Join the Cleveland Scene Press Club. Because No News is Bad News.

Give a Bit of Cleveland 

Holiday gifts straight from the heartland

One of the best-selling T-shirts at Steve Presser's Coventry Road novelty store, Big Fun, is the "Cleveland: You've Got to Be Tough" model, with its black-and-white smokestack logo. The sentiment's true enough. But as any Clevelander will tell you, there's plenty to cherish about our city that has nothing to do with hard times. Cleveland is lovable for its history, its unpretentious people, its storied sports teams, superb arts institutions, ethnic diversity, and gritty determination to transform misfortune into a better future.

So this year consider celebrating a "Made in Cleveland" holiday, avoiding the flat-screen TVs and other imported geegaws, and celebrating with gifts created right here in our hometown.

Old World Flavor

Cleveland once had the world's second-largest population of Hungarians, many of whom lived in the Buckeye-Woodland neighborhood. One of the last survivors of the old neighborhood is the charming Lucy's Sweet Surrender, an authentic Old World bakery and neighborhood fixture since 1962. Co-owner and baker Marika Feigenbaum tempts you with a heavenly array of homemade breads and pastries: Lucy's famous strudel, dobos torte, nut and poppy rolls, and a swoon-worthy selection of cakes ($25-$38), in varieties like rum, black forest, German chocolate, chestnut, and the Triangle Cake, a house-shaped confection that makes a gift almost too beautiful to eat. Lucy's offers local delivery and shipping to anywhere in the U.S. Visit them at 12516 Buckeye Rd.; 216-752-0828.

Asian Persuasions

Asians constitute one of the city's fastest-growing immigrant populations, a trend that brings us lovely delicacies like those at KoKo Bakery, where cases beckon with sweet and savory buns, colorful whipped-cream cake rolls (sampler $5.99), and — perfect for gift-giving — the Yule Log Cake ($58), a whimsical, labor-intensive creation depicting Santa and reindeers perched atop a chocolate-frosted log. KoKo's is at 3710 Payne Ave.; 216-881-7600.

Buy the Book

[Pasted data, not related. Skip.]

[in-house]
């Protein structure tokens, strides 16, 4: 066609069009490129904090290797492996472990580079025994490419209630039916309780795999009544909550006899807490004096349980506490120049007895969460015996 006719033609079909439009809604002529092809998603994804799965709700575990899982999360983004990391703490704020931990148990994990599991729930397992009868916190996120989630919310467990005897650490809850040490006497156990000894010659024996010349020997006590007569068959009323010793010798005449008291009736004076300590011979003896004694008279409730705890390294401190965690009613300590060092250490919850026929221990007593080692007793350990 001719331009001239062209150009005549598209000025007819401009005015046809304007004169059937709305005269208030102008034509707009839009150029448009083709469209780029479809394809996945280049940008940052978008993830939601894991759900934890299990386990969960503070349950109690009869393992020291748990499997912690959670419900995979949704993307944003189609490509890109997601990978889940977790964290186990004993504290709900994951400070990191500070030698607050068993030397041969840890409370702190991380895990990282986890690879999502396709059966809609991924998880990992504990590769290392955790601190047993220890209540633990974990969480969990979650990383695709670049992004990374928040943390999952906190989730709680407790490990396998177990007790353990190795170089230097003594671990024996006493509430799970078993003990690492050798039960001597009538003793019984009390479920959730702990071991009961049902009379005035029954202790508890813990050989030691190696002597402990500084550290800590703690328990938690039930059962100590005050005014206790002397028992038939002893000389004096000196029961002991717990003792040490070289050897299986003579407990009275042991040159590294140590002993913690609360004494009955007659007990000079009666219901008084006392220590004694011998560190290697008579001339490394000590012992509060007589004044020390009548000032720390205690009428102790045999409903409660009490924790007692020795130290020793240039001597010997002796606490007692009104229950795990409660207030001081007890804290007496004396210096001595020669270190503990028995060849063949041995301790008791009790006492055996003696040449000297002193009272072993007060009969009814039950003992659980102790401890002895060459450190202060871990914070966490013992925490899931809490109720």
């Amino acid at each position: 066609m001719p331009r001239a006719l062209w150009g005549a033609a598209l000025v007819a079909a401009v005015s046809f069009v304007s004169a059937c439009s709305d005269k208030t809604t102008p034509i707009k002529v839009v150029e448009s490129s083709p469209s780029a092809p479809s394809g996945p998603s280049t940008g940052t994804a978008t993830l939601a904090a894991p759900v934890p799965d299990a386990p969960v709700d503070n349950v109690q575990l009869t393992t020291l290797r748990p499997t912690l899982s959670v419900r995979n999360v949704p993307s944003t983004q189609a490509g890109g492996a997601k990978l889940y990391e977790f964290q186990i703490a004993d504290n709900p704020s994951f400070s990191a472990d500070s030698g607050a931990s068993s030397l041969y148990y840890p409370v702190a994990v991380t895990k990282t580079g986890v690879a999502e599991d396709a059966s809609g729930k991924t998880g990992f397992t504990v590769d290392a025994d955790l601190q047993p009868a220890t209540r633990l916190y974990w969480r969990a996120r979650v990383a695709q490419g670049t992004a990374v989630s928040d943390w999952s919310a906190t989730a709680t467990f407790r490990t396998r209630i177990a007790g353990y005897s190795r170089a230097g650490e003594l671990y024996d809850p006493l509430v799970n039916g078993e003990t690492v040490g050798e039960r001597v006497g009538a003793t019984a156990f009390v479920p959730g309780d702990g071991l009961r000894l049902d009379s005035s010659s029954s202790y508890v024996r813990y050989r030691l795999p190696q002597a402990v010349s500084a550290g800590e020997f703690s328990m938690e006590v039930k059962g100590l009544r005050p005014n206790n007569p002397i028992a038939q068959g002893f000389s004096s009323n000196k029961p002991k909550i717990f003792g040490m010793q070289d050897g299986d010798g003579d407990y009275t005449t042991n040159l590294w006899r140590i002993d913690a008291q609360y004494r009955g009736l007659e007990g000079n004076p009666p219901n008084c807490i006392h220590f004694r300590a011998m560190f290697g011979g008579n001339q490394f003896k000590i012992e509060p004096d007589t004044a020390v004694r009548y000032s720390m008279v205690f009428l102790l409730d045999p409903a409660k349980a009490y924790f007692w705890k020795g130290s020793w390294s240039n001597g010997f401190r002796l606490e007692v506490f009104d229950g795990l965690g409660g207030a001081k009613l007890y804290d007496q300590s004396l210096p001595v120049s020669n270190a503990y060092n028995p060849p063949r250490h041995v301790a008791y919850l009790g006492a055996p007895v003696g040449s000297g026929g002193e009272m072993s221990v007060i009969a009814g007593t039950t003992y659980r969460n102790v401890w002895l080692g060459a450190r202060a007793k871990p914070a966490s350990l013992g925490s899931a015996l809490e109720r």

You can't call yourself a true Clevelander unless you've experienced the emotional roller-coaster ride of rooting for our hometown sports teams. In his new Gray & Co. book, Things I've Learned from Watching the Browns ($14.95), Plain Dealer sportswriter Terry Pluto collected 1,000 readers' responses to a crucial question: Why, despite a relentless pattern of heartbreak, do you stick with the Browns? "The only time I remember hugging my father was the moment when the Browns finally beat the Broncos with a last-second field goal in 1989," responded one fan. Also from Gray is Crazy, With the Papers to Prove It ($14.95), in which veteran sports journalist Dan Coughlin recounts 45 years of encounters with eccentric characters like George Steinbrenner and Sun Newspaper sportswriter Pete Gaughan, known for ripping open beer cans with his teeth. No publisher is more dedicated to mining Cleveland nostalgia than Gray; for these and other titles, visit

Gallery Galore

Paula Atwell founded her Lake Erie Artists Gallery at Shaker Square to showcase art and crafts by Clevelanders. The shop's paintings, glassware, photographs, and jewelry are thoughtfully selected, although Atwell laughs at the term "curated," which she finds too pretentious for what she does. Among the gift-ready items are hand-painted glassware by Mindy Sand ($22-$129) and colorful, handmade Lampwork Glass Beads by Berea's The Velvet Box, ready for stringing on Pandora bracelets. Atwell says the beads are "as nice, if not nicer than" the popular, nationally distributed Troll Beads. Find them at 13129 Shaker Blvd.; 216-752-9960.

We welcome readers to submit letters regarding articles and content in Cleveland Scene. Letters should be a minimum of 150 words, refer to content that has appeared on Cleveland Scene, and must include the writer's full name, address, and phone number for verification purposes. No attachments will be considered. Writers of letters selected for publication will be notified via email. Letters may be edited and shortened for space.

Email us at

Cleveland Scene works for you, and your support is essential.

Our small but mighty local team works tirelessly to bring you high-quality, uncensored news and cultural coverage of Cleveland and beyond.

Unlike many newspapers, ours is free – and we'd like to keep it that way, because we believe, now more than ever, everyone deserves access to accurate, independent coverage of their community.

Whether it's a one-time acknowledgement of this article or an ongoing pledge, your support helps keep Cleveland's true free press free.

More by Pamela Zoslov

Read the Digital Print Issue

September 23, 2020

View more issues

Most Popular

No recently-read stories.

Visit the archives…


Never miss a beat

Sign Up Now

Subscribe now to get the latest news delivered right to your inbox.